It’s no surprise that working remotely can have benefits for your environmental footprint: Working offsite has knocked around 18,000 miles off my public transport usage from last year alone. But no matter how careful or responsible web workers might be, the reality is that first-world or “western” lifestyles and standards of living are inherently linked with resource consumption. You may be doing your bit, but you’re unlikely to be living a carbon-neutral life.
The inherent resource-intensiveness of the western lifestyle is undoubtedly the reason why people become overwhelmed by the challenge of climate change. It’s the reason why we often feel as if we can’t do much as individuals to make a real difference.
Perhaps you need to upgrade your software for work, which, unfortunately, necessitates the purchase of a new computer. Essential devices like phones, PDAs, cameras and other peripherals are built to become obsolescent within a given timeframe. You may buy green energy and recycled paper and refill your printer ink cartridges, but the very concept of printing a document entails the use of resources and processes that emit carbon.
Yes, our web working lifestyles necessarily produce carbon emissions, but there is a way to help decrease your carbon footprint, and your contribution to global warming: buy carbon offsets.
Carbon Offsets 101
Buy a carbon offset from an accredited supplier, and you’re effectively paying the company to undertake a specific task to reduce the amount of carbon in the atmosphere. Some tasks aim to prevent carbon dioxide entering the atmosphere — like methane flaring or investment in renewable energy technology. Others, like planting trees, aim to lock up carbon dioxide that’s already present in the atmosphere. Most of the offset sellers I’ve looked at specialize in one or two areas.
Most offset retail sites provide calculators that allow you to enter the details of your shopping habits, transport usage, power and food consumption, and give you a rough estimate of the amount of carbon dioxide you may need to offset. Some sellers offer different calculators for individuals and organizations, so you can obtain closer carbon estimates for things like business consumables, travel, and waste produced through your work.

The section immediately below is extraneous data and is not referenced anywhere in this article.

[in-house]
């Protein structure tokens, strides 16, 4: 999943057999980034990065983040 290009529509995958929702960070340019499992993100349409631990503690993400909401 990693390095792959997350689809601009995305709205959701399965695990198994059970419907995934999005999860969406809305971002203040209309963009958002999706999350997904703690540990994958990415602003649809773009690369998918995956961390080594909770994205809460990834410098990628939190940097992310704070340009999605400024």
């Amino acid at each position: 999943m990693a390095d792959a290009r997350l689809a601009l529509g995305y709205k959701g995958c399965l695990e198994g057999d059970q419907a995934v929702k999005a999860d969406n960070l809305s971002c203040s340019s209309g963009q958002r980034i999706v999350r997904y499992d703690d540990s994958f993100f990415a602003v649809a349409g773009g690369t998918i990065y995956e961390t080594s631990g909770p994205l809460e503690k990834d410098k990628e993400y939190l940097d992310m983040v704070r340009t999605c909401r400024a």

Once you have your total, it’s a simple matter of entering your credit card details to buy the offsets. The cost of offsets varies with your carbon footprint and the service you use, but as an example, the cost to offset the 3.34 tonnes of carbon produced by my commuting (30,000 miles last year) and driving the Australian annual average of 6,000 miles in my large, old diesel-powered car was $68 AUD ($62 US) through one offset supplier.
Carbon Offset Controversy
Carbon offsetting is a controversial area, not only because the results are yet to be proven, but because some retailers promote offsets as a means by which people can live a carbon-neutral lifestyle. Many offset companies estimate the carbon that will be sequestered or prevented from entering the atmosphere on the basis of statistical and scientific analyses, and some argue that these estimates are inaccurate, involve double counting of the possible environmental benefits, and so on.
It seems the best way to assess the value of a given offset activity is to find out about it, by reviewing the offset seller’s information, plus any information your government or interest groups may have produced on the market and seller. In Australia, for example, we have an independent offset rating site which aims to advise on the credentials and capabilities of different offset sellers. Doing your homework on offset sellers in your country is vital.
Carbon Offsets for the Web Worker
Try as we might, most of us are unlikely to achieve a carbon-neutral lifestyle. Even the most environmentally friendly lives in developed countries necessitate the use of technology, devices, transport and consumables whose production or usage contributes to global warming and climate change.
Carbon offsetting is not an answer to global warming, and it’s still in its infancy as far as results go. But even though it’s unlikely to have the same impact as making changes wherever possible to reduce your carbon output, offsetting the carbon emitted through your remote working lifestyle may be a means by which you can compensate in some way for your unavoidable carbon emissions.
Have you ever bought carbon offsets? Would you consider building offsets into your annual expenses?